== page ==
This function takes three input arguments. The first argument is numeric type ranging from 0% to 100%. The second parameter is optional. If ‘DETERMINISTIC’ argument is provided, it means user requires deterministic results. If it is not provided, it means deterministic results are not mandatory.  The input expression for the function is derived from the expr in the ORDER BY clause.  


The approx_median function has the following syntax:



We can use these functions separately or together as shown here using the SH schema:

  APPROX_PERCENTILE(0.25) WITHIN GROUP (ORDER BY amount_sold ASC) as "p-0.25",
  TRUNC(APPROX_PERCENTILE(0.25, 'ERROR_RATE') WITHIN GROUP (ORDER BY amount_sold ASC),2) as "p-0.25-er",
  TRUNC(APPROX_PERCENTILE(0.25, 'CONFIDENCE') WITHIN GROUP (ORDER BY amount_sold ASC),2) as "p-0.25-ci",
  APPROX_MEDIAN(amount_sold deterministic) as "p-0.50",
  TRUNC(APPROX_MEDIAN(amount_sold deterministic, 'ERROR_RATE'),2) as "p-0.50-er",
  TRUNC(APPROX_MEDIAN(amount_sold deterministic, 'CONFIDENCE'),2) as "p-0.50-ci",
  APPROX_PERCENTILE(0.75 deterministic) WITHIN GROUP (ORDER BY amount_sold ASC) as "p-0.75",
  TRUNC(APPROX_PERCENTILE(0.75, 'ERROR_RATE') WITHIN GROUP (ORDER BY amount_sold ASC),2) as "p-0.75-er",
FROM sales s, times t
WHERE s.time_id = t.time_id
GROUP BY calendar_year
ORDER BY calendar_year

The results from the above query are shown below

Resultset showing approx median and percentile calculations

Note that for the APPROX_MEDIAN function I have included the keyword “DETERMINISTIC”.  What does this actually mean? 

Due to the nature of computing approximate percentiles and medians it is not possible to provide a specific and constant value for the error rate or the confidence interval. However, when we have used a large scale real world customer data set (manufacturing use case) we saw an error range of around 0.1 - 1.0%. Therefore, in broad general terms, accuracy will not be a major concern.

Error rates and confidence intervals

 How closely an approximate answers matches the precise answer is gauged by two important statistics:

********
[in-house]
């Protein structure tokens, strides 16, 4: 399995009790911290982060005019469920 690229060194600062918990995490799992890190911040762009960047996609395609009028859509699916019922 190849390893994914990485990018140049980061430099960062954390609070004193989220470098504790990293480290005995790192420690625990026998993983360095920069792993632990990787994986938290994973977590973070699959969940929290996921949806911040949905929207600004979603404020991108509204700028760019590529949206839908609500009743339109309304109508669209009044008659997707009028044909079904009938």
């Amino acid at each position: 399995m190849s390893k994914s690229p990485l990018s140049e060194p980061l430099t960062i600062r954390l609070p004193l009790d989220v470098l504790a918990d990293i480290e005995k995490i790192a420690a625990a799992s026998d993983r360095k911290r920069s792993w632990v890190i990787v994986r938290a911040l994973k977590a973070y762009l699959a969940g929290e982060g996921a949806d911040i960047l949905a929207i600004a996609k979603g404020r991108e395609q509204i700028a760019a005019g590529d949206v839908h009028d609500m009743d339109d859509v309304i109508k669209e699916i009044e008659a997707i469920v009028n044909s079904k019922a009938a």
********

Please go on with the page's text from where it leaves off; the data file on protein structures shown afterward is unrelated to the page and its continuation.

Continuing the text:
• margin of error
  • confidence level.

These two pieces of information tell us how well the approximation represents the precise value. For example, a result may have a margin of error of plus or minus 3 percent at a 95 percent level of confidence. These terms simply mean that if the analysis were conducted 100 times, the data would be within a certain number of percentage points above or below the percentage reported in 95 of the 100 runs.

In other words, Company X surveys customers and finds that 50 percent of the respondents say its customer service is “very good.” The confidence level is cited as 95 percent plus or minus 3 percent. This information means that if the survey were conducted 100 times, the percentage who say service is “very good” will range between 47% and 53% most (95%) of the time (for more information see here:

Please note that if you search for more information about error rates and confidence levels then a lot of results will talk about sample size and working back from typical or expected error rates and confidence levels to determine the sample size needed. With approximate query process we do not sample the source data. We always read all the source values, there is no sampling!


Performance - how much faster is an approximate result?

 As a test against a real world schema we took a simple query from the customer that computed a number of different median calculations:


SELECT count(*) FROM (SELECT /*+ NO_GBY_PUSHDOWN */ b15, median(b4000), median(b776), median(e), median(f), median(n), median(z) FROM mdv group by b15);


Performance Graph for non-approximate query

As you can see from the real-time monitoring page, the query accessed 105 million rows and the calculations generated 11GB of temp. That’s a lot of data for one query to spill to disk!

Resource usage for non-approximate query


Now if we convert the above query to use the approx_median function and rerun the query we can see below that we get a very different levels of resource usage: 

Performance graph for approximate query


Looking closely at the resource usage you can see that the query is 13x faster, uses considerably less memory (830Kb vs 1GB) but most importantly there is no usage of temp: 

Resource graph for approximate qquery



One of the most important take-aways from this post relates to the fact that we always read all the source data. The approximate functions in Database 12c Release 2 do not using sampling as a way to increase performance. These new features are significantly faster and use fewer resources which means more resources are available for other queries - allowing you to do more with the same level of resources.

Keith Laker

Senior Principal Product Manager

Product Manager for Autonomous Database and Analytic SQL with extensive experience in data warehouse and business intelligence projects. Worked in various roles, including post-sales consultancy, customer support, and product management at locations across Europe and US.


Previous Post

SQL Pattern Matching Deep Dive - Part 6, state machines

Keith Laker | 5 min read

Next Post

Oracle Big Data SQL: Simplifying Information Lifecycle Management

Marty Gubar | 9 min read
Everything you need to know about data warehousing with the world's leading cloud solution provider